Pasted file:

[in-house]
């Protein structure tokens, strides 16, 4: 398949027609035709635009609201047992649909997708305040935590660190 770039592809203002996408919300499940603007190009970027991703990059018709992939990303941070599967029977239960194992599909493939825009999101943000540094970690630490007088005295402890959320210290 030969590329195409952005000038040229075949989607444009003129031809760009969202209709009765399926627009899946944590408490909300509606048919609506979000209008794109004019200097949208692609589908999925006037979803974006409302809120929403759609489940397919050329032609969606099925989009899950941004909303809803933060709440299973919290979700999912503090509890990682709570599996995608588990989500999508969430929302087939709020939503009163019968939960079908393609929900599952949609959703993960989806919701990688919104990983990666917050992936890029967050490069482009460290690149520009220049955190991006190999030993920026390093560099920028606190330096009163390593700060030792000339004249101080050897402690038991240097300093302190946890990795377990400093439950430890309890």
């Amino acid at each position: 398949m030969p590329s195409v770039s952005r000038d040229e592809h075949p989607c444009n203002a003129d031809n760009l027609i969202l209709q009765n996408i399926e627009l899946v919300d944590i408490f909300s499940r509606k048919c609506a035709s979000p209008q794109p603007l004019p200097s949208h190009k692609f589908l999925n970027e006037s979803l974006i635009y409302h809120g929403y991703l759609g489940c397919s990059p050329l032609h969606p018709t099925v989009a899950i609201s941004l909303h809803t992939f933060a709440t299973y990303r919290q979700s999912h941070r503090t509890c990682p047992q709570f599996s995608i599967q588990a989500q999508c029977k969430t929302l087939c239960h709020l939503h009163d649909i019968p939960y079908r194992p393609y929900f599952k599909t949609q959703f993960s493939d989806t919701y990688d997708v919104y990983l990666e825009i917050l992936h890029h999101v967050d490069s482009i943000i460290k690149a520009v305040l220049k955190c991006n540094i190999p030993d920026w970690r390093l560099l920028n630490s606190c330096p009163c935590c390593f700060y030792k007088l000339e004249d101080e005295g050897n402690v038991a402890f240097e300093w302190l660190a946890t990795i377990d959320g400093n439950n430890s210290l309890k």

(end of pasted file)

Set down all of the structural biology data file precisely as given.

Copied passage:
[in-house]
């Protein structure tokens, strides 16, 4: 398949027609035709635009609201047992649909997708305040935590660190 770039592809203002996408919300499940603007190009970027991703990059018709992939990303941070599967029977239960194992599909493939825009999101943000540094970690630490007088005295402890959320210290 030969590329195409952005000038040229075949989607444009003129031809760009969202209709009765399926627009899946944590408490909300509606048919609506979000209008794109004019200097949208692609589908999925006037979803974006409302809120929403759609489940397919050329032609969606099925989009899950941004909303809803933060709440299973919290979700999912503090509890990682709570599996995608588990989500999508969430929302087939709020939503009163019968939960079908393609929900599952949609959703993960989806919701990688919104990983990666917050992936890029967050490069482009460290690149520009220049955190991006190999030993920026390093560099920028606190330096009163390593700060030792000339004249101080050897402690038991240097300093302190946890990795377990400093439950430890309890």
């Amino acid at each position: 398949m030969p590329s195409v770039s952005r000038d040229e592809h075949p989607c444009n203002a003129d031809n760009l027609i969202l209709q009765n996408i399926e627009l899946v919300d944590i408490f909300s499940r509606k048919c609506a035709s979000p209008q794109p603007l004019p200097s949208h190009k692609f589908l999925n970027e006037s979803l974006i635009y409302h809120g929403y991703l759609g489940c397919s990059p050329l032609h969606p018709t099925v989009a899950i609201s941004l909303h809803t992939f933060a709440t299973y990303r919290q979700s999912h941070r503090t509890c990682p047992q709570f599996s995608i599967q588990a989500q999508c029977k969430t929302l087939c239960h709020l939503h009163d649909i019968p939960y079908r194992p393609y929900f599952k599909t949609q959703f993960s493939d989806t919701y990688d997708v919104y990983l990666e825009i917050l992936h890029h999101v967050d490069s482009i943000i460290k690149a520009v305040l220049k955190c991006n540094i190999p030993d920026w970690r390093l560099l920028n630490s606190c330096p009163c935590c390593f700060y030792k007088l000339e004249d101080e005295g050897n402690v038991a402890f240097e300093w302190l660190a946890t990795i377990d959320g400093n439950n430890s210290l309890k």